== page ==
Peace Lily: The peace lily is another fabulous house plant option for your living room. They are easy to grow and can raise the humidity level in your living room by as much as 5 percent! That added humidity can help keep runny noses at bay and your skin from drying out. The peace lily is also a NASA Clean Air Plant. Place the peace lily on a plant stand or console table by a window for extra light. It will adapt to low-light situations but will flower nearly nonstop if given adequate light. The peace lily is an easy maintenance plant as well. It thrives in temperatures above 60 degrees so don’t let your temperatures drop too low. Keep the soil moist at all times but don’t overwater. Please note: The peace lily is toxic to dogs and cats so be careful if you have pets.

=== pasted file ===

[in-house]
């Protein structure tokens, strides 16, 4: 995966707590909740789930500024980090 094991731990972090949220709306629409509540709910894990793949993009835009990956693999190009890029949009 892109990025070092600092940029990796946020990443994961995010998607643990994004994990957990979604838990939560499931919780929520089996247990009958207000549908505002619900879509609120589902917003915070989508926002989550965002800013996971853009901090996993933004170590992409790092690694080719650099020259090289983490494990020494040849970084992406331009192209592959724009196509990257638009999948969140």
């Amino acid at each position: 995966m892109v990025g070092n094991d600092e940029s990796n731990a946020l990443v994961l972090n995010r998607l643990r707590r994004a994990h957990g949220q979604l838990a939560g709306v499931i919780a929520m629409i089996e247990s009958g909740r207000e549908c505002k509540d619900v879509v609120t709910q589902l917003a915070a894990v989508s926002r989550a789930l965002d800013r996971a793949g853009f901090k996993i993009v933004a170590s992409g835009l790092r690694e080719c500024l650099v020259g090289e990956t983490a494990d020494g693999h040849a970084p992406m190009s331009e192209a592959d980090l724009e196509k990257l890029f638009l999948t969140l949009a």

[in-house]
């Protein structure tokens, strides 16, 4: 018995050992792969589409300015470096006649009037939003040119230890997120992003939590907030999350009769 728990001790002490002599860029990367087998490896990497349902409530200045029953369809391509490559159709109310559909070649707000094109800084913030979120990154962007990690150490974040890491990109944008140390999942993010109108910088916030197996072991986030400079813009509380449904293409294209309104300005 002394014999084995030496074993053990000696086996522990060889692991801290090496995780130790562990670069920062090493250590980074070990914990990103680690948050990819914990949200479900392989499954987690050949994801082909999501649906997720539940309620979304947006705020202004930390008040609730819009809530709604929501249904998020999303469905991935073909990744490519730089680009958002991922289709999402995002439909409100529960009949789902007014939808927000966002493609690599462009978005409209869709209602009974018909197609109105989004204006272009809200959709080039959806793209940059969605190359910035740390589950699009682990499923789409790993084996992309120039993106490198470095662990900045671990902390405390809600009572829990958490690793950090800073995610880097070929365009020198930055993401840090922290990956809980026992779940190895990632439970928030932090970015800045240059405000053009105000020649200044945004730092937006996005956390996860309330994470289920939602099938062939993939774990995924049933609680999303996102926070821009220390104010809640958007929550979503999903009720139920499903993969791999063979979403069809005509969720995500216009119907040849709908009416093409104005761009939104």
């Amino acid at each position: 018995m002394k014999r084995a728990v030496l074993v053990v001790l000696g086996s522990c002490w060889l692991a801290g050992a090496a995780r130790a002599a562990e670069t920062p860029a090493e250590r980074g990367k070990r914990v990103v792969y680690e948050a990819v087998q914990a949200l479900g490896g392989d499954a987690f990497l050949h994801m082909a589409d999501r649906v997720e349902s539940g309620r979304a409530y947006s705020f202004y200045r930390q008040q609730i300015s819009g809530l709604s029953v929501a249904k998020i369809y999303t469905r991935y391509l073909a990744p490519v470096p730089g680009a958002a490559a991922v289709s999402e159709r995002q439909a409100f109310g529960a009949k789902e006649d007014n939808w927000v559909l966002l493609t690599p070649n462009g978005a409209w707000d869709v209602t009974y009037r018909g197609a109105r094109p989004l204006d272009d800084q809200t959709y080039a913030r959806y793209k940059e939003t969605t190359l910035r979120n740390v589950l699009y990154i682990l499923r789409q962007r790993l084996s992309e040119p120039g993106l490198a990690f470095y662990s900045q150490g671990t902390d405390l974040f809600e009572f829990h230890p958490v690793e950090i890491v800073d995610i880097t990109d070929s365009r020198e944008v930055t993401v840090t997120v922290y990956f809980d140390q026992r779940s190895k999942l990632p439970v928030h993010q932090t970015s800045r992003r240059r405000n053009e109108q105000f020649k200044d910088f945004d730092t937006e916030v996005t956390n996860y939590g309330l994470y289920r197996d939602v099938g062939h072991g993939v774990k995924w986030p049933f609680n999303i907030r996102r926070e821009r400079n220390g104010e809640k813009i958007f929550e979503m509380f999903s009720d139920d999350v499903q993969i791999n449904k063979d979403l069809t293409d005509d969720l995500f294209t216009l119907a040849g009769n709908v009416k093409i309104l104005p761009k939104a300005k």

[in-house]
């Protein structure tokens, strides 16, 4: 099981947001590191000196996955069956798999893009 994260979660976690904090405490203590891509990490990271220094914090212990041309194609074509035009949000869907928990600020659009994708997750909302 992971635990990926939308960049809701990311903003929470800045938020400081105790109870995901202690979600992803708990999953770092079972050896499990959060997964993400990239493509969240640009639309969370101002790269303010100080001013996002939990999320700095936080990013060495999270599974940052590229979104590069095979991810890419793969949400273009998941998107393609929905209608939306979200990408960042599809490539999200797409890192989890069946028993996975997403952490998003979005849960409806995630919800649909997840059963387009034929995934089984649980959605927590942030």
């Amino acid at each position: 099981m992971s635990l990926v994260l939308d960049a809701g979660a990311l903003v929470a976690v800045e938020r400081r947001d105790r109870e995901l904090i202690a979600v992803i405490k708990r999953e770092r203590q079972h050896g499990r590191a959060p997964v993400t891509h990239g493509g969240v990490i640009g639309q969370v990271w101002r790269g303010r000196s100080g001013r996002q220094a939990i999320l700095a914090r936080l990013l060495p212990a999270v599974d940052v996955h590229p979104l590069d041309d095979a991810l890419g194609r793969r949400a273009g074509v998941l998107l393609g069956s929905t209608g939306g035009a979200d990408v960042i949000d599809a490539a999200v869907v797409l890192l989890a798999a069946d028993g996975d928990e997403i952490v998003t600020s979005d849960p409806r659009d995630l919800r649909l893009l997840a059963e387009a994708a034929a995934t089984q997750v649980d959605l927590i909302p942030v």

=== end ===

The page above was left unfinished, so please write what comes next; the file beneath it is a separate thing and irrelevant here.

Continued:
House Plants for the Bedroom
Your bedroom is a place for rest and relaxation. Ensure you choose house plants to enhance this expected experience.
Weeping Fig: The weeping fig removes common airborne toxins and increases oxygen levels making it an ideal plant for helping one sleep better. A study by the Department of Crop Science indicates that the weeping fig holds antimicrobial agents, as well. Caring for your weeping fig is relatively easy. Ensure it gets plenty of water but allow the soil to dry just slightly between waterings. It needs partial sun but does enjoy warm temperatures and high humidity. If you notice drooping leaves, your house plant is stressed. Try increasing moisture levels with an in-home humidifier, water less or more, or increase light exposure. To ensure you don’t over- or under-water, utilize a self-watering planter. The weeping fig is toxic to cats and dogs.